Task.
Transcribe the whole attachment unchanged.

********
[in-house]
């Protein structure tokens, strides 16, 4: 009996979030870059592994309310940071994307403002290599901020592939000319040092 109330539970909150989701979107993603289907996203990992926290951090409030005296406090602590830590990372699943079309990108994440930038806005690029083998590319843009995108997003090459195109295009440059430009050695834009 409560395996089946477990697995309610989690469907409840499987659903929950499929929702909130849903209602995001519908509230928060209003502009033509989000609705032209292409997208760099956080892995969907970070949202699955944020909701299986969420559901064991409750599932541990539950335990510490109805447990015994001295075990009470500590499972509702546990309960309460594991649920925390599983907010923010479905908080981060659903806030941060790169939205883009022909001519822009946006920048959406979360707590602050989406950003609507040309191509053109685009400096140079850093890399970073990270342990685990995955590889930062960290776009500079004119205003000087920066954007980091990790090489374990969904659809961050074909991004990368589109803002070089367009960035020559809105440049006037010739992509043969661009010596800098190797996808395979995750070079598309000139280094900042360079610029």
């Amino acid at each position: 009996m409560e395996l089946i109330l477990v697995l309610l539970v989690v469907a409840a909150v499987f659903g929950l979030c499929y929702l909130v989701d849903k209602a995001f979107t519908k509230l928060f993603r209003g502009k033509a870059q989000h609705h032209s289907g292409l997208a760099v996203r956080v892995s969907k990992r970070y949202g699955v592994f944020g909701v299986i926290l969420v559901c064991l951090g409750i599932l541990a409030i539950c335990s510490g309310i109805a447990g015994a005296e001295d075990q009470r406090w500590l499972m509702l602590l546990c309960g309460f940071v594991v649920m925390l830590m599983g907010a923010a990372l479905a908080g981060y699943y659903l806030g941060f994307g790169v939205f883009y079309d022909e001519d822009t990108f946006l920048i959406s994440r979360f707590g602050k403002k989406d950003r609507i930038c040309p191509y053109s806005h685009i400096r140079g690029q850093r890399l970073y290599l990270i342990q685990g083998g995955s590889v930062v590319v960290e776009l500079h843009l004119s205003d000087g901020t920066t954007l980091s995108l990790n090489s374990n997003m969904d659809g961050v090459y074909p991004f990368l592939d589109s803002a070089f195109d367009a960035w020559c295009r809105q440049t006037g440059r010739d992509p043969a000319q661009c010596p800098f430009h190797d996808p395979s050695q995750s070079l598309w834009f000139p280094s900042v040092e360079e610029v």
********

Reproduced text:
[in-house]
């Protein structure tokens, strides 16, 4: 009996979030870059592994309310940071994307403002290599901020592939000319040092 109330539970909150989701979107993603289907996203990992926290951090409030005296406090602590830590990372699943079309990108994440930038806005690029083998590319843009995108997003090459195109295009440059430009050695834009 409560395996089946477990697995309610989690469907409840499987659903929950499929929702909130849903209602995001519908509230928060209003502009033509989000609705032209292409997208760099956080892995969907970070949202699955944020909701299986969420559901064991409750599932541990539950335990510490109805447990015994001295075990009470500590499972509702546990309960309460594991649920925390599983907010923010479905908080981060659903806030941060790169939205883009022909001519822009946006920048959406979360707590602050989406950003609507040309191509053109685009400096140079850093890399970073990270342990685990995955590889930062960290776009500079004119205003000087920066954007980091990790090489374990969904659809961050074909991004990368589109803002070089367009960035020559809105440049006037010739992509043969661009010596800098190797996808395979995750070079598309000139280094900042360079610029």
């Amino acid at each position: 009996m409560e395996l089946i109330l477990v697995l309610l539970v989690v469907a409840a909150v499987f659903g929950l979030c499929y929702l909130v989701d849903k209602a995001f979107t519908k509230l928060f993603r209003g502009k033509a870059q989000h609705h032209s289907g292409l997208a760099v996203r956080v892995s969907k990992r970070y949202g699955v592994f944020g909701v299986i926290l969420v559901c064991l951090g409750i599932l541990a409030i539950c335990s510490g309310i109805a447990g015994a005296e001295d075990q009470r406090w500590l499972m509702l602590l546990c309960g309460f940071v594991v649920m925390l830590m599983g907010a923010a990372l479905a908080g981060y699943y659903l806030g941060f994307g790169v939205f883009y079309d022909e001519d822009t990108f946006l920048i959406s994440r979360f707590g602050k403002k989406d950003r609507i930038c040309p191509y053109s806005h685009i400096r140079g690029q850093r890399l970073y290599l990270i342990q685990g083998g995955s590889v930062v590319v960290e776009l500079h843009l004119s205003d000087g901020t920066t954007l980091s995108l990790n090489s374990n997003m969904d659809g961050v090459y074909p991004f990368l592939d589109s803002a070089f195109d367009a960035w020559c295009r809105q440049t006037g440059r010739d992509p043969a000319q661009c010596p800098f430009h190797d996808p395979s050695q995750s070079l598309w834009f000139p280094s900042v040092e360079e610029v």